Get PJ Media on your Apple

Hefty GOP Support Moves Immigration Bill Over Procedural Hurdle

Senate bill faces cloudy future in upper chamber and Republican-controlled House.

by
Bill Straub

Bio

June 11, 2013 - 6:50 pm

WASHINGTON – Proponents of immigration reform cleared a major hurdle on Tuesday as the full Senate agreed to debate proposed legislation – but the chances for ultimately getting the package through the upper chamber remain foggy.

In a rare 82-15 bipartisan vote, including 30 Republicans voting yes, in what has been a divisive session, the Senate agreed to move the bill along despite the reservations of conservatives – including Sen. Marco Rubio (R-Fla.), one of the prime authors – that it doesn’t concentrate sufficiently on security.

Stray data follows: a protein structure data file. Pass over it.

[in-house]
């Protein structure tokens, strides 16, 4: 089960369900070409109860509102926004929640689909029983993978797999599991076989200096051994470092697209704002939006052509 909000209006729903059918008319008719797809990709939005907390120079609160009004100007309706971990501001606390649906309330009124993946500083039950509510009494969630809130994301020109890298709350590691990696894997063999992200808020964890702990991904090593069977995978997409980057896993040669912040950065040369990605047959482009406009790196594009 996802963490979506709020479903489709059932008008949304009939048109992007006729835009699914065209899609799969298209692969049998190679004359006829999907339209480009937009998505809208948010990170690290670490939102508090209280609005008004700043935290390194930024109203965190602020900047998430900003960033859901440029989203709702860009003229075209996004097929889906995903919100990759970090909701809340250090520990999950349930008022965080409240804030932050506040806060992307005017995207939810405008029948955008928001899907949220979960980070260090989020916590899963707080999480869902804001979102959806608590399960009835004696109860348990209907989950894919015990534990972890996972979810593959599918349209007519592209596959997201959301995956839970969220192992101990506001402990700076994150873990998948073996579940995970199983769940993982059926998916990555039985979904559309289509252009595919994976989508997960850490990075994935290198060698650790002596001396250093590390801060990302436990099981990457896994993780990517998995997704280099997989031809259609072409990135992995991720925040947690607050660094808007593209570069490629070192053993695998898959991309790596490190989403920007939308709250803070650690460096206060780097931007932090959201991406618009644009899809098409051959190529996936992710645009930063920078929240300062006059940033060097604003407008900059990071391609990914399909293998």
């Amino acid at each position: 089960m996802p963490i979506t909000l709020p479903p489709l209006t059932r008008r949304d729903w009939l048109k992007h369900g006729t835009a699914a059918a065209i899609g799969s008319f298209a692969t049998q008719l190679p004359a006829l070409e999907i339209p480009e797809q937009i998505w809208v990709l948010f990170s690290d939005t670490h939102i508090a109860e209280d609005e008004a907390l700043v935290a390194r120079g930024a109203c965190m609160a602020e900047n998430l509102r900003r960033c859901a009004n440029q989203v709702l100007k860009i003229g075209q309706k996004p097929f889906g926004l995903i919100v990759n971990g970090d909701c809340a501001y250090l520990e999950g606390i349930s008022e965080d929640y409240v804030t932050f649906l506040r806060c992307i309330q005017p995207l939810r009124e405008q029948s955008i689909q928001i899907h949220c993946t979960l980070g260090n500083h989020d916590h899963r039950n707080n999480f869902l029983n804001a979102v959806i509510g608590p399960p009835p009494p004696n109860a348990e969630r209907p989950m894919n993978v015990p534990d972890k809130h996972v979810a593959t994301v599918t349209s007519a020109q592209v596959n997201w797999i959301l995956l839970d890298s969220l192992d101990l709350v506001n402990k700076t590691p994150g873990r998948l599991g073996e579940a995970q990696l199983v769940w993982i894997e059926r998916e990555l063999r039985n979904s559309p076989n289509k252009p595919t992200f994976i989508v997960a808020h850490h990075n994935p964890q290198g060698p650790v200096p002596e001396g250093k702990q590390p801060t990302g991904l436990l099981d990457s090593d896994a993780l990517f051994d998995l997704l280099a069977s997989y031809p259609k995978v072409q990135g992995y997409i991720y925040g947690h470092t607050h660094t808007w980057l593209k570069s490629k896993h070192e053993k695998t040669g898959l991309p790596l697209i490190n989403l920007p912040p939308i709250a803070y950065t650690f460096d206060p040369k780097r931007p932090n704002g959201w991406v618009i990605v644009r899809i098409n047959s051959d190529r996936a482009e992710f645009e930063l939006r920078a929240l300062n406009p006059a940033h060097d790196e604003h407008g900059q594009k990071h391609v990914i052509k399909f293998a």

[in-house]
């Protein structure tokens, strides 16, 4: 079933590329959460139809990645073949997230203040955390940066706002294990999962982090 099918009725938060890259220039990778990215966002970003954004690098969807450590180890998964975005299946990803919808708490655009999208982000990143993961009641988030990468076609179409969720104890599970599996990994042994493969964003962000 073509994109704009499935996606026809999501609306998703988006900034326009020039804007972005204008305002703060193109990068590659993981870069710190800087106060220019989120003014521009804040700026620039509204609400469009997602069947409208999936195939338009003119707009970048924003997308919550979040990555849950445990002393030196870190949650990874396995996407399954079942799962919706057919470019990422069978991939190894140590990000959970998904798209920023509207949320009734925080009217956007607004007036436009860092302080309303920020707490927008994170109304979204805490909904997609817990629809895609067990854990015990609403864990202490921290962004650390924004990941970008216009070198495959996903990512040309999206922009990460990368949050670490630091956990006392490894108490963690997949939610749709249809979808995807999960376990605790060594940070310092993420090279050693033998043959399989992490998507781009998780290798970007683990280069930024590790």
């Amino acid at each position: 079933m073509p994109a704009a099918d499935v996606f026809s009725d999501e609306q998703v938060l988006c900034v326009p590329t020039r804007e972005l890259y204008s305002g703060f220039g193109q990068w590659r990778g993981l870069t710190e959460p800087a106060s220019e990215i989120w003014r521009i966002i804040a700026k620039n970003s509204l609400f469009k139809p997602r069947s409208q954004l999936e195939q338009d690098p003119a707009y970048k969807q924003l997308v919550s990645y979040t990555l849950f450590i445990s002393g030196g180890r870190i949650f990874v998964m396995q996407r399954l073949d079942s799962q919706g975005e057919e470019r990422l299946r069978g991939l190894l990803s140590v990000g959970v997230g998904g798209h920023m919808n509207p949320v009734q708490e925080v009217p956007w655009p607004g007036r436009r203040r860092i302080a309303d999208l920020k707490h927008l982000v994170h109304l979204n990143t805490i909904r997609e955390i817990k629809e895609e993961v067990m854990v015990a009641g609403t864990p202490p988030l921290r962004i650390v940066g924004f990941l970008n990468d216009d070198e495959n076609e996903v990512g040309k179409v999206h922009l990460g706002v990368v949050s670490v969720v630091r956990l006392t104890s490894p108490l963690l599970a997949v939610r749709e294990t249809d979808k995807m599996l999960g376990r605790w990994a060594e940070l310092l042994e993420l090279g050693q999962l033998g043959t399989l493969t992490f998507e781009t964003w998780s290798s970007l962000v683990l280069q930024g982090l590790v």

Senate Republican Leader Mitch McConnell (R-Ky.) voted to permit the debate to proceed, joining others in opposing a filibuster to block debate. But that doesn’t mean he supports the legislation and that attempts to derail the effort won’t crop up in the future.

“I’ll vote to debate it and for the opportunity to amend it, but in the days ahead there will need to be major changes to this bill if it’s going to become law,” McConnell said. “These include, but are not limited to, the areas of border security, government benefits and taxes.”

McConnell said he will need more than assurances from Homeland Security Secretary Janet Napolitano that the southern border is secure before he’ll agree to support the measure.